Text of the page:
Theranostics 2021; 11(7):3301-3316. doi:10.7150/thno.51988

Research Paper

RGD-expressed bacterial membrane-derived nanovesicles enhance cancer therapy via multiple tumorous targeting

Jin Gao*, Sihan Wang*, Xinyue Dong, Zhenjia Wang

Department of Pharmaceutical Sciences, College of Pharmaceutical Sciences and Pharmacy, Washington State University, Spokane, WA 99202, USA
* These authors contributed equally to this work

This is an open access article distributed under the terms of the Creative Commons Attribution License (https://creativecommons.org/licenses/by/4.0/). See http://ivyspring.com/terms for full terms and conditions.
Citation:
Gao J, Wang S, Dong X, Wang Z. RGD-expressed bacterial membrane-derived nanovesicles enhance cancer therapy via multiple tumorous targeting. Theranostics 2021; 11(7):3301-3316. doi:10.7150/thno.51988. Available from https://www.thno.org/v11p3301.htm

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Abstract

Background: A tumor microenvironment is a complicated multicellular system comprised of tumor cells, immune cells and blood vessels. Blood vessels are the barriers for drug tissue penetration. Effectively treating a cancer requires drug delivery systems to overcome biological barriers present in tumor microenvironments (TMEs).

Methods: We designed a drug delivery system made of bacterial (Escherichia coli) double layer membrane-derived nanovesicles (DMVs) with the expression of RGD peptides and endogenous targeting ligands of bacteria. The physical and biological characteristics of DMVs were assessed by cryogenic transmission electron microscopy, western blotting, flow cytometry and confocal microscopy. Doxorubicin (DOX) was loaded in DMVs via a pH gradient driven drug loading method. Therapeutical effects of DOX-loaded DMVs were studied in a melanoma xenograft mouse model.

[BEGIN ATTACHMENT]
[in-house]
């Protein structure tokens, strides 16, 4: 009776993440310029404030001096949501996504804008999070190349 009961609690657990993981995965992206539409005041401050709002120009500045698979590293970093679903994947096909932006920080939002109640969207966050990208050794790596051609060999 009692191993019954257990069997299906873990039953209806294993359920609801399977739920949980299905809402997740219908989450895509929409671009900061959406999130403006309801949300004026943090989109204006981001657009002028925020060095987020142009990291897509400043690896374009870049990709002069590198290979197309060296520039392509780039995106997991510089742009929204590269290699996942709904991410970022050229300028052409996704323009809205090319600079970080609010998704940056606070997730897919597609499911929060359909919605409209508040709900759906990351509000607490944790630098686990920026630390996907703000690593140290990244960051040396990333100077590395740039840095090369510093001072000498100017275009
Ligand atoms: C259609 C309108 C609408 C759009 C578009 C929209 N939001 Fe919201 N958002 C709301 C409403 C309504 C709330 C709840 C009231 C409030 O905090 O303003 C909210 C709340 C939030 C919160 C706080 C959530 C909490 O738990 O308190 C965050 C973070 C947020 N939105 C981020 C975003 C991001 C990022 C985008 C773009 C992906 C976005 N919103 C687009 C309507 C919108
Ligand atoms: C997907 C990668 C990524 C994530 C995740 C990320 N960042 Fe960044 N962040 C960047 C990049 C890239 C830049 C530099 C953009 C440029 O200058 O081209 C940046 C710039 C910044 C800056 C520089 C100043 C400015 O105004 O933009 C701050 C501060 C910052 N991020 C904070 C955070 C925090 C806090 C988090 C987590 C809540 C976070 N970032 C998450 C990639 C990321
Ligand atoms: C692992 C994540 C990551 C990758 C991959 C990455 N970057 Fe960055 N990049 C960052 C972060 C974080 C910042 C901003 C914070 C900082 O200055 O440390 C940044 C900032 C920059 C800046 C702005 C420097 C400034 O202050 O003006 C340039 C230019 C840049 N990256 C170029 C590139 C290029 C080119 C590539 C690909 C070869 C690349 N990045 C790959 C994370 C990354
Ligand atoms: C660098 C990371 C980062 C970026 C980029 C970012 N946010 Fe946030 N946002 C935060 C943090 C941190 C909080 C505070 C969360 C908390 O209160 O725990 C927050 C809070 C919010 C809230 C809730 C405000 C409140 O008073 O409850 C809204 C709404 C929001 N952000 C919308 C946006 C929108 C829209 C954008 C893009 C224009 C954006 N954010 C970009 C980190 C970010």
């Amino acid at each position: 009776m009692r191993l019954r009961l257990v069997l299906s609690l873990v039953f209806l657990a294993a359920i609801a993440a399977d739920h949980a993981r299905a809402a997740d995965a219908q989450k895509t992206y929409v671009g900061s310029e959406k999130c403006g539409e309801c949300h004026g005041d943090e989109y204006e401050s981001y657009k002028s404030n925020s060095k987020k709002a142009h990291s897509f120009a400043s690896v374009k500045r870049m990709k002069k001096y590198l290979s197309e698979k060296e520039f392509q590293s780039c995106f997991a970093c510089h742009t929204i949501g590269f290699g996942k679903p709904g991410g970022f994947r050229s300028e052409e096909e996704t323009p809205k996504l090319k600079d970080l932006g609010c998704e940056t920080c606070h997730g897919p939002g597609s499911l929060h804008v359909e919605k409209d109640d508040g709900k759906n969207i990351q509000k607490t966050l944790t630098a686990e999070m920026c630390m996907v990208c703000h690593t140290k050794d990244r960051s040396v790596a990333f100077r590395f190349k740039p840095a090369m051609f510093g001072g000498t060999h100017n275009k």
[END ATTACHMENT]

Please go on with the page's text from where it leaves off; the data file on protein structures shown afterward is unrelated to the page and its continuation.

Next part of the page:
Results: In vitro and in vivo experiments showed that DMVs can target neutrophils and monocytes that mediated the transport of DMVs across blood vessel barriers and they can also directly target tumor vasculature and tumor cells, resulting in enhanced delivery of therapeutics to TMEs. Furthermore, we developed a remote drug loading approach to efficiently encapsulate DOX inside DMVs, and the drug loading was 12% (w/w). In the B16-F10 melanoma mouse model, we showed that DOX-RGD-DMVs significantly inhibited the tumor growth compared to several controls.

Conclusion: Our studies reveal that DMVs are a powerful tool to simultaneously target multiple cells in TMEs, thus increasing drug delivery for improved cancer therapies.

Keywords: Bacterial membrane-derived nanovesicles, Doxorubicin, Remote loading, Tumor microenvironments, Inflammation response.